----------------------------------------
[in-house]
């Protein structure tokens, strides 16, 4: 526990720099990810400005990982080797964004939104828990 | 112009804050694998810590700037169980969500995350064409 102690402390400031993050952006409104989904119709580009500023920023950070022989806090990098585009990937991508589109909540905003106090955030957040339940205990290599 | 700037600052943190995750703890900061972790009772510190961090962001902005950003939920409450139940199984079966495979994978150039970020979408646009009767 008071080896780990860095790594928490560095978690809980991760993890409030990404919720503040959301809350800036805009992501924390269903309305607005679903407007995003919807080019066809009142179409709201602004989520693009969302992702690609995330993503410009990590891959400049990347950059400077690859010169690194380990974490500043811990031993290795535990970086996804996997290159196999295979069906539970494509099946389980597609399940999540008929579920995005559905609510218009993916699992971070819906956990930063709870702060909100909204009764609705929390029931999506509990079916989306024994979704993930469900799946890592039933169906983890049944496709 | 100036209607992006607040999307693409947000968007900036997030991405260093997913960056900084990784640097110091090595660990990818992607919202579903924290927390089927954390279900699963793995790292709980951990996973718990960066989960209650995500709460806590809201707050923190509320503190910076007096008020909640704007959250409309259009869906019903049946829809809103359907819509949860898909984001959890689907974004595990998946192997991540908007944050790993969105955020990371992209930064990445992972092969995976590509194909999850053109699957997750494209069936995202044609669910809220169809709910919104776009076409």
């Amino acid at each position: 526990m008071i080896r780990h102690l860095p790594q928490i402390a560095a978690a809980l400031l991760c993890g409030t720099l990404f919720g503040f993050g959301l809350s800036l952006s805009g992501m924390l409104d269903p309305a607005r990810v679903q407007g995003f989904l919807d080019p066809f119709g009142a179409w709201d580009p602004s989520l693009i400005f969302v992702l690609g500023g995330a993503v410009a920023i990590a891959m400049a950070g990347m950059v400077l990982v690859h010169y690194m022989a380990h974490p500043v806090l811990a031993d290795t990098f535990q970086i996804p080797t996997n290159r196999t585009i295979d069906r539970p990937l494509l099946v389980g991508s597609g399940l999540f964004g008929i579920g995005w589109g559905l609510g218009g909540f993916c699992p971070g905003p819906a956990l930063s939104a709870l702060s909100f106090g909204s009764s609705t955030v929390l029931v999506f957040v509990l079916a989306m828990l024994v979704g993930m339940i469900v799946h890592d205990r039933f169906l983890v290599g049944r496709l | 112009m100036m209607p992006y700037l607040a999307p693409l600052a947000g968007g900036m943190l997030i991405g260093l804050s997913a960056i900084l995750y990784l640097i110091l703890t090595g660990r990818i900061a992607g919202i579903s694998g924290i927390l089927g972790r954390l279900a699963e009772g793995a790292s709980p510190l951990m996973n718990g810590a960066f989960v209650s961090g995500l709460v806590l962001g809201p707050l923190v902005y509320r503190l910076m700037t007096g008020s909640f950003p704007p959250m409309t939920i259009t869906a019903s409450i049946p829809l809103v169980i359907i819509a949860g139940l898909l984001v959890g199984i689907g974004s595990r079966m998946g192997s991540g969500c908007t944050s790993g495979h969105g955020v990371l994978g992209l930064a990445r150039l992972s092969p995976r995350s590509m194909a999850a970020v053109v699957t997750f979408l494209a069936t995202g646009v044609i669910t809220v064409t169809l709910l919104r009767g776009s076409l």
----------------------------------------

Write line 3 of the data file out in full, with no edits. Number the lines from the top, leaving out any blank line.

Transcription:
């Amino acid at each position: 526990m008071i080896r780990h102690l860095p790594q928490i402390a560095a978690a809980l400031l991760c993890g409030t720099l990404f919720g503040f993050g959301l809350s800036l952006s805009g992501m924390l409104d269903p309305a607005r990810v679903q407007g995003f989904l919807d080019p066809f119709g009142a179409w709201d580009p602004s989520l693009i400005f969302v992702l690609g500023g995330a993503v410009a920023i990590a891959m400049a950070g990347m950059v400077l990982v690859h010169y690194m022989a380990h974490p500043v806090l811990a031993d290795t990098f535990q970086i996804p080797t996997n290159r196999t585009i295979d069906r539970p990937l494509l099946v389980g991508s597609g399940l999540f964004g008929i579920g995005w589109g559905l609510g218009g909540f993916c699992p971070g905003p819906a956990l930063s939104a709870l702060s909100f106090g909204s009764s609705t955030v929390l029931v999506f957040v509990l079916a989306m828990l024994v979704g993930m339940i469900v799946h890592d205990r039933f169906l983890v290599g049944r496709l | 112009m100036m209607p992006y700037l607040a999307p693409l600052a947000g968007g900036m943190l997030i991405g260093l804050s997913a960056i900084l995750y990784l640097i110091l703890t090595g660990r990818i900061a992607g919202i579903s694998g924290i927390l089927g972790r954390l279900a699963e009772g793995a790292s709980p510190l951990m996973n718990g810590a960066f989960v209650s961090g995500l709460v806590l962001g809201p707050l923190v902005y509320r503190l910076m700037t007096g008020s909640f950003p704007p959250m409309t939920i259009t869906a019903s409450i049946p829809l809103v169980i359907i819509a949860g139940l898909l984001v959890g199984i689907g974004s595990r079966m998946g192997s991540g969500c908007t944050s790993g495979h969105g955020v990371l994978g992209l930064a990445r150039l992972s092969p995976r995350s590509m194909a999850a970020v053109v699957t997750f979408l494209a069936t995202g646009v044609i669910t809220v064409t169809l709910l919104r009767g776009s076409l």